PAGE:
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It’s Alive!! Or is it?

September 10, 2012 Leave a comment

In a 2008 article from the The New Yorker titled Out of Print: The death and life of the American newspaper, Eric Alterman brings up several points regarding journalism that are still relevant today.

One point Alderman brings up is “the nature of ‘news’ itself.”  He says, “The American newspaper (and the nightly newscast) is designed to appeal to a broad audience, with conflicting values and opinions, by virtue of its commitment to the goal of objectivity.”  Since the news has become so broad, are we really getting news or just extended headlines where if we want more information, we have to seek it out ourselves?

He also brings up the fact that many newspaper policies forbid reporters or staff to “voice their opinions publicly, march in demonstrations, volunteer in political campaigns, wear political buttons, or attach bumper stickers to their cars.”  Check out the Chattanooga Times Free Press ethics policy for an example of such restrictions.  Since this article has been written, a more recent issue probably added to ethics policies (in careers other than journalism, too) is social media profiles and posts.

Alderman also says many journalists “discount the notion that their beliefs could interfere with their ability to report a story with perfect balance.”  Objectivity seems to be a topic of constant debate within journalism.  Are they left?  Are they right?  What are they really trying to say?  No journalist is 100% objective–it’s simply impossible.  However, I believe there are journalists who are definitely better at it than others.  Objectivity also leads into questions of trust.  Can we trust where we get our news?  Alterman’s article claims most American don’t trust the news.  And cases like these don’t help the trust issues.  Do cases like those distort the image of how many journalists fabricate or copy things?–Much like does constant reporting on violent crimes lead to a distorted image of how often violent crimes actually happen?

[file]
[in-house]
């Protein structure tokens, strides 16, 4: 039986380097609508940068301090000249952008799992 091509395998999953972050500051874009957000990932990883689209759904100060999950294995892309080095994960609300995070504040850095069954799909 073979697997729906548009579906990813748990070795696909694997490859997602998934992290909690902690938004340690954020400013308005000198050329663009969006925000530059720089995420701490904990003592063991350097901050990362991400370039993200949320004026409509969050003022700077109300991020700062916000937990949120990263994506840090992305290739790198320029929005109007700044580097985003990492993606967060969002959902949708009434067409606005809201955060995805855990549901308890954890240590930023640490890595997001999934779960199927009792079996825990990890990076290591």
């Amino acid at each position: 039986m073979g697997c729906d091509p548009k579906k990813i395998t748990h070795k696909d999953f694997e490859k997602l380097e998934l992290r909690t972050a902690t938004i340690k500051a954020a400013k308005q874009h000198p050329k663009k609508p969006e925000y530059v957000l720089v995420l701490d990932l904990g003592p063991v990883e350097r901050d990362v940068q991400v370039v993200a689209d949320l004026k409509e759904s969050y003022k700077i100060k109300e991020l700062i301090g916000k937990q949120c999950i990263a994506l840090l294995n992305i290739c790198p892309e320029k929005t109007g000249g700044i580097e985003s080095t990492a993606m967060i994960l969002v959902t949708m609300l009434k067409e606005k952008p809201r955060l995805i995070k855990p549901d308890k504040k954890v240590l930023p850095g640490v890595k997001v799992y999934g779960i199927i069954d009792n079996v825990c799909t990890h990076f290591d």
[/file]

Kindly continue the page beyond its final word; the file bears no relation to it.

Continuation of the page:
I do not own this image. It is a stock photo, and you can get it here.

And finally, the topic of the Huffington Post was interesting.  Huffington Post is a site I use to get a large percentage of my news, but I had never really taken note of its early stages.  When Alterman’s article was written, it seemed HuffPost was still trying to find its niche on the Internet.  Was it going to be news?  Gossip?  Blogs?  Contributions?  It appears since this article’s 2008 release, the HuffPost has become much more news-oriented (even winning a Pulitzer in 2012).  Yes, the site still offers an extremely wide variety of blogs and contributions, it has definitely taken a more newsworthy shape in the last four years and appears to have made major growth in employees and reporters.  Although a lot of people still visit the site for the blogs, some people (like me) visit for the news, and I believe it was a smart move on the HuffPost to begin catering to a more “newsy” site rather than all blogs.

So with all the changes and advances in the last decade, is the newspaper dead?  I don’t believe so.  No, it may not always be the newspaper as we know it now–printed on the thick paper with the ink that turns your fingers black, but that’s because it’s evolving–going through it’s own form of Darwinism.  Who knows?  Maybe the newspaper will join the dinosaurs and become extinct, or maybe it will continue to evolve.

-MM

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